Just when you think the RNC might go by the wayside like the 8-track player, they seem to resurrect themselves from the graveyard. “On Thursday they launched an innovative online tool that enables supporters to raise tiny amounts of money for the committee with each internet search query that they send through Yahoo’s search engine,” according to Wired.

Additionally, this new toolbar will “incorporate an RSS feed as well as scrolling news, breaking alerts and two-way communication with supporters,” according to John Weaver, McCain’s former chief strategist. And if that is not enough for you, the new tool bar will be able to track your donations in real time, and you will be able to watch as your donations grow.

It seems like the GOP will be able to gather a tremendous amount of data about a supporter from this tool bar.

In the past, the important data politicians gathered was where and how we live. Yet, now, it might be more important to know what we search for on the internet. This is a brilliant plan: Get fundraising dollars and learn about your supporters search habits.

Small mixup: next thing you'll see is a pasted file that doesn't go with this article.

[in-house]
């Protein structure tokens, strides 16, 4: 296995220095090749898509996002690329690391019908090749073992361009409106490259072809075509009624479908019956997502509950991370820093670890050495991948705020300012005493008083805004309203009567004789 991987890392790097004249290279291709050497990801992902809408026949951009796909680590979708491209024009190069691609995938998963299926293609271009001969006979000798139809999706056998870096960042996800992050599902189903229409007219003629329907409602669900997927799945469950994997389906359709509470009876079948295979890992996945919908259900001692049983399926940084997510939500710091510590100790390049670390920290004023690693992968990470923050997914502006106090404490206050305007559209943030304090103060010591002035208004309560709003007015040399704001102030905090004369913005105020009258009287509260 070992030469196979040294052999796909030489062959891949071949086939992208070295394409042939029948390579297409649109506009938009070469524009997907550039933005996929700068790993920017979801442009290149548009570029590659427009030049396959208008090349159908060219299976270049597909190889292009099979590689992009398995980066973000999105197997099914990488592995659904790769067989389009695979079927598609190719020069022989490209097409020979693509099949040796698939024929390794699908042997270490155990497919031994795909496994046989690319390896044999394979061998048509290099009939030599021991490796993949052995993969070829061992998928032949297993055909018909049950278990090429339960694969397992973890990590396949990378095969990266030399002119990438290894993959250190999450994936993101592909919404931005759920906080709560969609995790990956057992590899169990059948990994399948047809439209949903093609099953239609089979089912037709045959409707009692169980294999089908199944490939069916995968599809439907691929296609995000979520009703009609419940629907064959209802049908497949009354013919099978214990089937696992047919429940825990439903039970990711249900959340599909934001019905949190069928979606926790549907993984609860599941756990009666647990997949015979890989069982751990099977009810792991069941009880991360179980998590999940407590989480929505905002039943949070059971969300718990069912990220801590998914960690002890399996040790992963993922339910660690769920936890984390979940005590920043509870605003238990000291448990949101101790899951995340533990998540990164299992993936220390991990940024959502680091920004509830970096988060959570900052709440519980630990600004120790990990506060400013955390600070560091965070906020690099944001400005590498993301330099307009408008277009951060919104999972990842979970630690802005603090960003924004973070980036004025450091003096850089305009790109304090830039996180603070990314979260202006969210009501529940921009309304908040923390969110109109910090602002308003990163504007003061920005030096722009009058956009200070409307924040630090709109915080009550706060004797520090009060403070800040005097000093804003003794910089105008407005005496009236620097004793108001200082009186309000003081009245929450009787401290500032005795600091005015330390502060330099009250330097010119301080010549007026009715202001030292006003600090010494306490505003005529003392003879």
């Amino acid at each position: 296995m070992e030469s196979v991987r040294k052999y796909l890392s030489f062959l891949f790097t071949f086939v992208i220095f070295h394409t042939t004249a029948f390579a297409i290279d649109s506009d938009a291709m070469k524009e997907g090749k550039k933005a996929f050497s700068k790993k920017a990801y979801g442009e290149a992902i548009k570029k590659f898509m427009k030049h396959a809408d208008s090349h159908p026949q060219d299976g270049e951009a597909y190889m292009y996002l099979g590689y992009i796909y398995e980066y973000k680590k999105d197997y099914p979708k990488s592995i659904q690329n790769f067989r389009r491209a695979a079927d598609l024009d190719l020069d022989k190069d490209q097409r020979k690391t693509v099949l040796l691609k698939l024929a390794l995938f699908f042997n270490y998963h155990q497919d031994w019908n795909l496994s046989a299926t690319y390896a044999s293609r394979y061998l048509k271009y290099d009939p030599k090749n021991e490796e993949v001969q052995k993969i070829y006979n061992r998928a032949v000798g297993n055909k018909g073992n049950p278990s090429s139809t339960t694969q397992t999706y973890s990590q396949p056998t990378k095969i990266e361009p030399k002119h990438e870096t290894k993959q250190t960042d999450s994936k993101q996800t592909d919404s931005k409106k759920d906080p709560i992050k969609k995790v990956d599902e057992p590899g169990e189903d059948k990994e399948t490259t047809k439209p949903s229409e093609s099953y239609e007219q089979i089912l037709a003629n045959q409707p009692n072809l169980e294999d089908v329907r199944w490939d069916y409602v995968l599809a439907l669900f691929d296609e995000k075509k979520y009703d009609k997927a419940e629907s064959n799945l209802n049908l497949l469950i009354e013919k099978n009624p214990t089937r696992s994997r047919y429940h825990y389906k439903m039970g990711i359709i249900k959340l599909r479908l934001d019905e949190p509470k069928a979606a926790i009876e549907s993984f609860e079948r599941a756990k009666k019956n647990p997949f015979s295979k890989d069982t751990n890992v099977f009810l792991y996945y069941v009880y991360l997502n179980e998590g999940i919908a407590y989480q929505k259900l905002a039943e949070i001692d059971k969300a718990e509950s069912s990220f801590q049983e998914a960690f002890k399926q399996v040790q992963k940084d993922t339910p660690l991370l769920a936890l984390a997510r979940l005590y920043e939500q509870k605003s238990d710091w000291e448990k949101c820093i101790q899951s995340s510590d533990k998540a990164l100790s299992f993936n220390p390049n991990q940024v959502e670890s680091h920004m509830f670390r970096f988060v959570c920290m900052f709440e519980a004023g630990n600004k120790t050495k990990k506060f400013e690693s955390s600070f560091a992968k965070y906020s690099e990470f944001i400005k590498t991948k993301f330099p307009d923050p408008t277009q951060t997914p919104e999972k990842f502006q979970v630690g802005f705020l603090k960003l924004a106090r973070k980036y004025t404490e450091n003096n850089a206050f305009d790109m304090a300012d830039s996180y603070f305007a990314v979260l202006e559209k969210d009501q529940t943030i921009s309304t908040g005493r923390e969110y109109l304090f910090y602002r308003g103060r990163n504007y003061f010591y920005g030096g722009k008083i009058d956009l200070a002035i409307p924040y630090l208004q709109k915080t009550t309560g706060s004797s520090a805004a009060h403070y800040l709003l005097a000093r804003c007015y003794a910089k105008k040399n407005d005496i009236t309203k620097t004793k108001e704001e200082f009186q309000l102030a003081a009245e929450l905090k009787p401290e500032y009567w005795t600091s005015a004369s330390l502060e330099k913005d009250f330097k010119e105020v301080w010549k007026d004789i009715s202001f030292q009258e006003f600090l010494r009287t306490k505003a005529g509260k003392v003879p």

However, there is a real danger here. The danger is losing the empowerment that the internet has given to normal citizens. This empowerment has renewed political participation and enthusiasm.

All of this might be lost if politicians use the internet to treat people like pocketbooks and statistics. Joe Trippi reminds us there was a backlash “against fifty years of broadcast politics, which treated people as if they were nothing more than fund-raising targets and points on a poll” (p. 104).

It is amazing that this toolbar can generate campaign dollars without a supporter entering their credit card number. However, the GOP should be cautious about how it will use this avenue in fund-raising and micro-targeting. Trippi argues that the measure of great companies and politicians will be the way they build great communities (p. 219).

In conclusion, the GOP has found a new way to leverage technology to raise funds and collect data. However, they should continually ask: Are we building a community where our supporters feel heard and valued?